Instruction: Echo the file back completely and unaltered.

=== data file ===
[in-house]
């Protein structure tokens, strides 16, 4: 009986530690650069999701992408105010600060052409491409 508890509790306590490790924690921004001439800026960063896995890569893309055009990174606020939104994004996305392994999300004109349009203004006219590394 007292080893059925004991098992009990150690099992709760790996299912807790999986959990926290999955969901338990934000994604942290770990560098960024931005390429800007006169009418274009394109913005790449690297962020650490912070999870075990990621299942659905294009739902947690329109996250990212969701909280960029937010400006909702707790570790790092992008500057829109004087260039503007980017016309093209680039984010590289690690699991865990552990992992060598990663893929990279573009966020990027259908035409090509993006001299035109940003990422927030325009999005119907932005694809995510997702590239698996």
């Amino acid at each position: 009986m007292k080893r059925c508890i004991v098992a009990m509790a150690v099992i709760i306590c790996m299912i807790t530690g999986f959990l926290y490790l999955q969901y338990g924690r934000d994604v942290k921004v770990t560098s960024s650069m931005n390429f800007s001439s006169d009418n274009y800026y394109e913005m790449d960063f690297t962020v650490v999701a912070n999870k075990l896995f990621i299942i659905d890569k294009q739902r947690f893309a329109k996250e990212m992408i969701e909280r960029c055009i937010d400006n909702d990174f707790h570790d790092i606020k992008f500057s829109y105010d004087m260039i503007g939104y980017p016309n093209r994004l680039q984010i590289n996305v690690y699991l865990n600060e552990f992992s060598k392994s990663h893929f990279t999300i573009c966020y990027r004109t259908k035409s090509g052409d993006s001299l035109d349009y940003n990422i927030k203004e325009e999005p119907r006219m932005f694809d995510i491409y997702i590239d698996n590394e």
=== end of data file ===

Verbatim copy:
[in-house]
């Protein structure tokens, strides 16, 4: 009986530690650069999701992408105010600060052409491409 508890509790306590490790924690921004001439800026960063896995890569893309055009990174606020939104994004996305392994999300004109349009203004006219590394 007292080893059925004991098992009990150690099992709760790996299912807790999986959990926290999955969901338990934000994604942290770990560098960024931005390429800007006169009418274009394109913005790449690297962020650490912070999870075990990621299942659905294009739902947690329109996250990212969701909280960029937010400006909702707790570790790092992008500057829109004087260039503007980017016309093209680039984010590289690690699991865990552990992992060598990663893929990279573009966020990027259908035409090509993006001299035109940003990422927030325009999005119907932005694809995510997702590239698996």
């Amino acid at each position: 009986m007292k080893r059925c508890i004991v098992a009990m509790a150690v099992i709760i306590c790996m299912i807790t530690g999986f959990l926290y490790l999955q969901y338990g924690r934000d994604v942290k921004v770990t560098s960024s650069m931005n390429f800007s001439s006169d009418n274009y800026y394109e913005m790449d960063f690297t962020v650490v999701a912070n999870k075990l896995f990621i299942i659905d890569k294009q739902r947690f893309a329109k996250e990212m992408i969701e909280r960029c055009i937010d400006n909702d990174f707790h570790d790092i606020k992008f500057s829109y105010d004087m260039i503007g939104y980017p016309n093209r994004l680039q984010i590289n996305v690690y699991l865990n600060e552990f992992s060598k392994s990663h893929f990279t999300i573009c966020y990027r004109t259908k035409s090509g052409d993006s001299l035109d349009y940003n990422i927030k203004e325009e999005p119907r006219m932005f694809d995510i491409y997702i590239d698996n590394e």